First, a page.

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HOME : European Works Of Art : French Works Of Art : Pair Of Moser Glass Vases
Pair Of Moser Glass Vases - RL.0890
Origin: Czech Republic
Circa: 1890 AD to 1920 AD

Collection: European Glass
Style: Moser
Medium: Glass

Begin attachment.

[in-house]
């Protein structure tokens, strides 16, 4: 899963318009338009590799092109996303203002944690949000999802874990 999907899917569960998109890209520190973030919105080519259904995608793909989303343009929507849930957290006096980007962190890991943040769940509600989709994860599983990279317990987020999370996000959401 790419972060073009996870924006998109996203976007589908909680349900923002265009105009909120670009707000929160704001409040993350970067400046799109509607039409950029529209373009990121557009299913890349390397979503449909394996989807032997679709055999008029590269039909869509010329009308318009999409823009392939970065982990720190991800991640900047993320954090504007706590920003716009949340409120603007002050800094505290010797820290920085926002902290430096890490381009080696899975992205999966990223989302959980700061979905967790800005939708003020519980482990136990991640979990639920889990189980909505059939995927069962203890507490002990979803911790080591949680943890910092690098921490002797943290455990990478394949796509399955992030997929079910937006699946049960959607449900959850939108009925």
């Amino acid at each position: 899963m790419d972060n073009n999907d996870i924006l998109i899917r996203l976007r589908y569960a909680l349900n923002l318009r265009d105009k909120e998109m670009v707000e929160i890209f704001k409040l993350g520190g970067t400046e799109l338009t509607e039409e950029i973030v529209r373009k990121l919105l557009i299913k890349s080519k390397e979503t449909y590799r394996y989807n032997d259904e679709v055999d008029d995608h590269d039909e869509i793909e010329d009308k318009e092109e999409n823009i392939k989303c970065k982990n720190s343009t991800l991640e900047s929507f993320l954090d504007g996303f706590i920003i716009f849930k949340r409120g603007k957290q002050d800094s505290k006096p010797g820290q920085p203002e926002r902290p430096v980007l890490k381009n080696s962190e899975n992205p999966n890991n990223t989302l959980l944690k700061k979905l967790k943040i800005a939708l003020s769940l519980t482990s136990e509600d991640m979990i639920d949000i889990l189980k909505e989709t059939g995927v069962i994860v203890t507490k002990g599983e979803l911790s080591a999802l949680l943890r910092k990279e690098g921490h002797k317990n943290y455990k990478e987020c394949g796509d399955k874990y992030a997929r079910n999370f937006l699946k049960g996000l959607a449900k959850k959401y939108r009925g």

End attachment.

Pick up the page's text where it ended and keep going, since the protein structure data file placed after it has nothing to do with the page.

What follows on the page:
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Moser is a luxury glass manufacturer based in the city Karlovy Vary, in present day Czech Republic, a city previously known as Karlsbad in the north-eastern part of the region of Bohemia, in what was then the Austro-Hungarian Empire. The Moser company is well known for manufacturing stemware, decorative glassware, which is among the most collected of the 20th and 21st century decorative glass. From its humble origins as a polishing and engraving workshop, the company developed into a lead-free glass manufacturer lasting through for the past 160 years. The original company was founded in 1857 by Ludwig Moser, as a simple glass workshop initially concentrating on polishing and engraving blank glass pieces, on behalf of other prestigious glass firms of the time. The engravers followed long established Bohemian design themes with scenes of hunts, stags and wooded landscapes, which very much appealed to the indigenous population of Bohemia. It took the company a couple of years to begin designing and making its own art glass products. Ludwig Moser was able to develop a lead-free sodium-potassium glass, which was not only ecologically friendlier than the lead glass employed by all other manufacturers of the time, but also happened to be extremely hard and resistant, remaining until this day the basis of the Moser products. This fact contributed to an increased interest in the company’s products. At the Vienna International Exhibition of 1873 Ludwig Moser’s company was already 15 years old and not only well established but also renowned and was awarded a medal for merit, being also appointed the exclusive supplier of glass to his majesty the Emperor Franz Joseph I. The company would continue to obtain numerous other awards in the coming years, including medals at the World Exhibitions in Paris in 1879, 1889 and 1900, and the World Exhibition in Chicago in 1893. Ludwig Moser proved to be not only a master glass-maker but also a very astute business-man, by taking over a glass factory in the area Meierhofen bei Karlsbad in 1893 as to create, together with is two sons Gustav and Rudolph, a huge glass- manufacturing industry, employing more than 400 people under the name of Karlsbaderglasindustrie Gesellschaft Ludwig Moser & Söhne. Moser opened also a number of shops to sell his wares in the affluent areas of Karlsbad and then concentrated on the various spa towns where the waters attracted Europe’s aristocracy. In 1904 Moser received a warrant to supply the Imperial Court of the Emperor of Austria and in 1908 the company became supplier to the English king Edward VII. It was around that period when the company started using extensively the motto “Moser, King of Glass, Glass of Kings” as associated with its famous royal clientele who, in addition to Edward VII and the Austrian Imperial Court, included Pope Pius XI, Abdul Hamid II, Sultan of the Ottoman Empire, the king Luís I of Portugal and his spouse, Maria Pia of Savoy. The city of Karlovy Vary became occupied by Nazi Germany in 1938 after the Munich Agreement and the Moser family fled the country during this anti-Semitic period. During World War II the Moser Glass manufacture was taken over by the invading German government and all the workers you were jewish were interned into concentration camps. The glass workers who were left were put to work for the war effort and in a passive retaliation they managed to create for the tank windows flawed glass that would shatter on impact. After the war and because of its international reputation, the company was able to retain some independence during the communist era while the rest of the Czech glass industry was nationalised in 1948, being one of 15 companies granted a kind of autonomy by the Communist regime. Ludwig Moser was one of the few Czechoslovakian glassmakers to sign their pieces. He realised quite early on that an easily recognisable ‘trademark’ other than a signature could also become quite important to customers who wanted to show off their Moser glass in a showy yet discrete manner. Being inspired by the forests of Bohemia, he achieved this by using applied glass acorns, polychrome enamelled oak leaves, enamelled bugs and applied grapes. His other known distinguishing features included raised enamel birds. Moser was also influenced by the European art movements of the time and produced designs inspired by European Baroque works, Japanese ceramics and Islamic goldsmiths. He also created a thick coloured glass as well as molded clear glass with inclusions of coloured glass. Moser vases were often dark blue, purple and amber and had patterns cut into them in shallow relief. Moser created also clear glassware with purple or green glass carved into cameos. This deeply carved glass had extremely precise edges and was beautifully decorated with flowers and figures. Johann Hoffman was one of the early Moser designers. He often used opaque purple or black glass to create everything from goblets to bookends and particularly enjoyed the use of animal figures or female nudes in his masterpieces. In the years around 1890 the Moser glass manufacture introduced the use of gold leaf pressed between two layers of glass which were intricately decorated with floral patterns and flowers This complicated process is known as “Zwischengoldglas” and such glass pieces are signed with the Moser hallmark. In the 20th Century Moser produced a new range of glass called Alexandrite. This unusual glass was named after the stone alexandrite with its most distinctive property being that it can change it’s colour according to different lighting conditions. The glass appears lilac in natural sunlight or yellow artificial light which imitates daylight, and smokey blue in flourescent/halogen light. This is due to the presence of Neodymium oxide (Nd²O³) in the glass, hence it is also known as neodymium glass. - (RL.0890)